|Publication number||US6999839 B2|
|Application number||US 10/662,023|
|Publication date||Feb 14, 2006|
|Filing date||Sep 12, 2003|
|Priority date||Jan 22, 2001|
|Also published as||DE60143710D1, EP1354377A2, EP1354377B1, US6625193, US20020097769, US20040114657, WO2002060018A2, WO2002060018A3|
|Publication number||10662023, 662023, US 6999839 B2, US 6999839B2, US-B2-6999839, US6999839 B2, US6999839B2|
|Original Assignee||The Boeing Company|
|Export Citation||BiBTeX, EndNote, RefMan|
|Patent Citations (40), Non-Patent Citations (2), Referenced by (7), Classifications (23), Legal Events (3)|
|External Links: USPTO, USPTO Assignment, Espacenet|
This application is a continuation-in-part of U.S. patent application Ser. No. 09/767,202 filed on Jan. 22, 2001 now U.S. Pat. No. 6,625,193, which is presently pending and allowed, the disclosure of which is incorporated herein by reference.
This invention relates to solid-state lasers, and more particularly to an active mirror amplifier laser having a side-pumped gain medium disposed in contact with an actively cooled substrate.
In solid-state lasers (SSL), optical pumping generates a large amount of heat within a laser medium and increases its temperature. Continuous operation of the laser, therefore, requires removal of the waste heat by cooling selected surfaces of the laser medium. Because SSL media typically have a low thermal conductivity, a significant thermal gradient is created between the hot interior and the cooled outer surfaces. This causes a gradient in the index of refraction, mechanical stresses, depolarization, detuning, and other effects, with likely consequences of degraded beam quality, reduced laser power, and possibly a fracture of the SSL medium. Such effects present a major challenge to scaling of SSLs to high-average power (HAP). Pumping by semiconductor laser diodes, which was introduced in the last decade, greatly reduces the amount of waste heat and paves the way for development of a HAP-SSL with good beam quality. Such lasers are expected to make practical new industrial processes such as precision laser degrade beam quality. A class of SSL known as “active mirror amplifier” (AMA) originally disclosed by Almasi et al. in U.S. Pat. No. 3,631,362 (1971) has shown effective reduction of transverse temperature gradients and demonstrated the generation of a laser output with very good beam quality. See, for example, J. Abate et al., “Active Mirror: A large-aperture Medium Repetition Rate Nd: Glass Amplifier,” Appl. Opt. Vol. 20, no. 2, 351-361 (1981) and D. C. Brown et al., “Active-mirror Amplifier: Progress and Prospects,” IEEE J. of Quant. Electr., vol. 17, no. 9, 1755-1765 (1981).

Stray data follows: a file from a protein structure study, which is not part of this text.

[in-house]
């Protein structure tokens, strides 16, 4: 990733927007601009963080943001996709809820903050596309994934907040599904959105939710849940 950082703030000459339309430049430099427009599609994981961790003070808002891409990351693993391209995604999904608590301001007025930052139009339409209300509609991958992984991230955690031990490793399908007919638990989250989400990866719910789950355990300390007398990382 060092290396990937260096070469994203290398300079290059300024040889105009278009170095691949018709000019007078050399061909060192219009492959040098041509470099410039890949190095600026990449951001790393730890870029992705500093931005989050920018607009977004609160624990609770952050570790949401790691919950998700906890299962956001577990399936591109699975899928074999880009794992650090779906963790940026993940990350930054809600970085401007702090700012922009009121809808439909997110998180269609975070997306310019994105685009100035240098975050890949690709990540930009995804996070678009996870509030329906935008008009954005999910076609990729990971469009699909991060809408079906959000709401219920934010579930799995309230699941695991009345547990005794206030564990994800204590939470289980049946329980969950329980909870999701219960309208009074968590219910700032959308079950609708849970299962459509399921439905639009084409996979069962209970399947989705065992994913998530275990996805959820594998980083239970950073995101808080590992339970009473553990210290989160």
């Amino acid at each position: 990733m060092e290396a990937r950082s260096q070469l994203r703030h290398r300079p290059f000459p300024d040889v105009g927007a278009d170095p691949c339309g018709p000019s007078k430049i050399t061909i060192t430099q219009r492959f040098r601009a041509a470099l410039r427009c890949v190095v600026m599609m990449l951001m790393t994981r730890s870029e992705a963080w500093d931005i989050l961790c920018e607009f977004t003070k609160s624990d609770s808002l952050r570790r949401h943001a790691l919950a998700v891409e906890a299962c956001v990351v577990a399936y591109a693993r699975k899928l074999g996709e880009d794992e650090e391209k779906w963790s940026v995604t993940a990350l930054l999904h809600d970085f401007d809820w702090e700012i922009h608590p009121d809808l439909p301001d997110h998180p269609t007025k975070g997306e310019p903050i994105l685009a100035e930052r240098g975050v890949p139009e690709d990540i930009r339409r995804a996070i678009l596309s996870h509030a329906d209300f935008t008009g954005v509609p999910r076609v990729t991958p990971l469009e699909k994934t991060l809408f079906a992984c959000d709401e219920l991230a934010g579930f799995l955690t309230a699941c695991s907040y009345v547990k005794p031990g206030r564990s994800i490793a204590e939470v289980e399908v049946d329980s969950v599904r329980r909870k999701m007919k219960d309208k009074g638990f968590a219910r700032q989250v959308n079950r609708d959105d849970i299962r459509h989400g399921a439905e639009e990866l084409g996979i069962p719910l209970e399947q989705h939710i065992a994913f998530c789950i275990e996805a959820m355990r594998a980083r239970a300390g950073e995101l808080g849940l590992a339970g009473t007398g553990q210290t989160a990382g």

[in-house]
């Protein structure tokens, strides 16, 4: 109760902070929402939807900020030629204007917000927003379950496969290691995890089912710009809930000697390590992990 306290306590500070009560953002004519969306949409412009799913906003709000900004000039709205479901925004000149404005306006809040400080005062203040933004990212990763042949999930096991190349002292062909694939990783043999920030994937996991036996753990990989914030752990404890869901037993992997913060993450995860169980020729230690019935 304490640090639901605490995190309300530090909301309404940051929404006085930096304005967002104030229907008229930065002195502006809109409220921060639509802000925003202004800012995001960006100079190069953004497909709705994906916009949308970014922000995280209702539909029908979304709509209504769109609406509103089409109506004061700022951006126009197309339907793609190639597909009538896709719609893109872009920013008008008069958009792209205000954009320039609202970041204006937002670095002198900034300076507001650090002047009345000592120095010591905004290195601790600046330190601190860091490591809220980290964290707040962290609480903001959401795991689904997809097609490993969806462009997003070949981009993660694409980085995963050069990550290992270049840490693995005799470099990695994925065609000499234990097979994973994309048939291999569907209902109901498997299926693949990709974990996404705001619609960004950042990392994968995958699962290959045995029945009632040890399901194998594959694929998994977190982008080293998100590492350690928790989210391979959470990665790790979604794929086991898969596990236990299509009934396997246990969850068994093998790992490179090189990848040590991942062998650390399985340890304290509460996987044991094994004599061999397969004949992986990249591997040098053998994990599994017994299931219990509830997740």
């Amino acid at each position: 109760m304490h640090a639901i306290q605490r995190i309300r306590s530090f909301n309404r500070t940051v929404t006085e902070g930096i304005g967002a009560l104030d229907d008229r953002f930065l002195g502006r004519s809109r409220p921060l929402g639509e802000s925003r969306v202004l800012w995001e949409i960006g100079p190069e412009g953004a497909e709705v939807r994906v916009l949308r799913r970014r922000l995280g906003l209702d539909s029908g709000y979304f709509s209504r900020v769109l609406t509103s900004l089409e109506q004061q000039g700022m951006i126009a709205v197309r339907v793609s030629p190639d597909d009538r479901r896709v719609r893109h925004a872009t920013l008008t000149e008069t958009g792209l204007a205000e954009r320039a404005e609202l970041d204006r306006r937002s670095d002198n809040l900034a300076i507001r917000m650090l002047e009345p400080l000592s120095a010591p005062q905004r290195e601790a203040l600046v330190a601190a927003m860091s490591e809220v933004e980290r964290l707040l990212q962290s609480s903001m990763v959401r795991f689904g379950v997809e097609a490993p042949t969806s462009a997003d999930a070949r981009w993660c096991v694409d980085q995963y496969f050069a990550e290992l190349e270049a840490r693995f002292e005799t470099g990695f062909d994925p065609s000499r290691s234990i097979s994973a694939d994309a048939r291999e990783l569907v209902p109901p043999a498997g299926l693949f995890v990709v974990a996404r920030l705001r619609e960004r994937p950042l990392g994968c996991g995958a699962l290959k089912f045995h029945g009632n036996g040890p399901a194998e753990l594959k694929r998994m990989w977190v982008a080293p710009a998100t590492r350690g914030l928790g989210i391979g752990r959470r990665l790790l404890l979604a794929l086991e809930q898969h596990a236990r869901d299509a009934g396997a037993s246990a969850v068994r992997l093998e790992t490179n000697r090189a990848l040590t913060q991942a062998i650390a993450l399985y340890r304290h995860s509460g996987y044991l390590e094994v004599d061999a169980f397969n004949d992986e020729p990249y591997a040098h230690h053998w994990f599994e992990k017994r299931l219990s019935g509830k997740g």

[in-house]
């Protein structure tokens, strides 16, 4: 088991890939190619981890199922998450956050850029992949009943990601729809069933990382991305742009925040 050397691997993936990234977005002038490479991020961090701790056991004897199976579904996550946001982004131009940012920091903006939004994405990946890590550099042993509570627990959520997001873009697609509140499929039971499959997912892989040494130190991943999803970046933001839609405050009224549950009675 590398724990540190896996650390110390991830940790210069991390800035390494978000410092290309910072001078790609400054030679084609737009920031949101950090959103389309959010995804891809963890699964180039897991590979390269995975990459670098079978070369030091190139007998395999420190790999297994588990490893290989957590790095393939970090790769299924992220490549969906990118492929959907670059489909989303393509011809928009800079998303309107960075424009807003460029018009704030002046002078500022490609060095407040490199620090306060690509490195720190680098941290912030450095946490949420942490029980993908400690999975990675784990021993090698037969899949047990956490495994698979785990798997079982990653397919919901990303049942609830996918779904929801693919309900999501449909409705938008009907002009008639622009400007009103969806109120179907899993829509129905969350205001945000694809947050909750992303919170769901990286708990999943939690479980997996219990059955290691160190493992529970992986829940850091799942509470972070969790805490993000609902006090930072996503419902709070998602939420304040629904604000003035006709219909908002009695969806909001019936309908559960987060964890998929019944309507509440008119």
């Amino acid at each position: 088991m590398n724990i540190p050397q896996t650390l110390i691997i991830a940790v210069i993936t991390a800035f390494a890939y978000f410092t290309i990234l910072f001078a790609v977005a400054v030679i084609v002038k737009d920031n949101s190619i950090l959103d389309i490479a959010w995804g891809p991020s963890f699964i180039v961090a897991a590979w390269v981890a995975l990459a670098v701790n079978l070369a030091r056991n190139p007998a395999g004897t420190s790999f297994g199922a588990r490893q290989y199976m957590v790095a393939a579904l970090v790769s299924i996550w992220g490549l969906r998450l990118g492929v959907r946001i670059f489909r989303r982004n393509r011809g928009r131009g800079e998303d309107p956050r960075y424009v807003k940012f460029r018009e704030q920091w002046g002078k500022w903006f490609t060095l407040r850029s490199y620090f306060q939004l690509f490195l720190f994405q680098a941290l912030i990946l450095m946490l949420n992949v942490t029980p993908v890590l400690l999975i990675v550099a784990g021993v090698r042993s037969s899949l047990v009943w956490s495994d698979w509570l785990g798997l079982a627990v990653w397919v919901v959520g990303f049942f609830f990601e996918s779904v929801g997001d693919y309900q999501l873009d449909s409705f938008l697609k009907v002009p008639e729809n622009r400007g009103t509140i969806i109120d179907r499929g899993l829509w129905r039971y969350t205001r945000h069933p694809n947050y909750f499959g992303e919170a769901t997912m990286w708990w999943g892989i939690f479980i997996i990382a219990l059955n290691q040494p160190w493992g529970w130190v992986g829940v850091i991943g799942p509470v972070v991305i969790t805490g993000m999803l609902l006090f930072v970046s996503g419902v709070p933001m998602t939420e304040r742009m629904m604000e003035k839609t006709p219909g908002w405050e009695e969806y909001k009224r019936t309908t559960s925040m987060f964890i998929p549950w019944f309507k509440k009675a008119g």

In the classical AMA concept, a large aspect ratio, edge-suspended, Nd-Glass disk (or slab) several centimeters thick is pumped by flashlamps and liquid-cooled on the back face. However, this device is not suitable for operation at HAP because of poor heat removal and resulting thermo-mechanical distortion of the edge-suspended disk. Previous attempts to mitigate these problems and increase the average power output of an AMA were met with encouraging but limited results. In recent years, the AMA concept has been a revived in the form of a “thin disk laser” introduced by Brauch et al. in U.S. Pat. No. 5,553,088. The thin disk laser uses a gain medium disk which is several millimeters in diameter and 200-400 .mu.m in thickness soldered to a heat sink. See, for example, A. Giesen et al., “Scalable concept for diode-pumped high-power lasers,” Appl. Phys. B vol. 58, 365-372 (1994). The diode-pumped Yb:YAG thin disk laser has demonstrated laser outputs approaching 1 kW average power and with beam quality around 12 times the diffraction limit. See, for example, C. Stewen et al., “1-kW CW Thin Disk Laser,” IEEE J. of Selected Topics in Quant. Electr., vol. 6, no. 4, 650-657 (July/August 2000). Another variant of the thin disk laser can be found in L. Zapata et al., “Composite Thin-Disk Laser Scalable To 100 kW Average Power Output and Beyond,” in Technical Digest from the Solid-State and Diode Laser Technology Review held in Albuquerque, N. Mex., Jun. 5-8, 2000.
The applicant's U.S. Pat. No. 6,339,605 titled Active Mirror Amplifier System and Method for a High-Average Power Laser System, hereby incorporated by reference, discloses a new AMA concept, which is suitable for operation at high-average power. The invention uses a large aperture laser gain medium disk about 2.5 mm in thickness and with a diameter typically between 5 cm and 15 cm mounted on a rigid, cooled substrate. Note that the disk thickness in this AMA concept is about 10 times less than in the classical AMA and about 10 times more than in the thin disk laser. The substrate contains a heat exchanger and microchannels on the surface facing the laser medium disk. The disk is attached to the substrate by a hydrostatic pressure differential between the surrounding atmosphere and the gas or liquid medium in the microchannels. This novel approach permits thermal expansion of the laser medium disk in the transverse direction while maintaining a thermally loaded disk in a flat condition. The teachings of this co-pending patent application provide numerous advantages over prior art SSL and allow generation of near diffraction limited laser output at very high-average power from a relatively compact device.
The above-mentioned U.S. Pat. No. 6,339,605 also teaches two principal methods for providing pump radiation into the AMA disk, namely 1) through the large (front or back) face of the disk, or 2) through the sides (edges) of the disk. The former method is often referred to as “face pumping” and is further elaborated on in J. Vetrovec,“Diode-pumped Active Mirror Amplifier For High-Average Power,” in proc. from Lasers 2000 Conference held in Albuquerque, N. Mex., Dec. 4-8, 2000. This publication describes a face-pumped AMA with pump radiation from a diode array injected into the laser gain medium through an optically transparent substrate.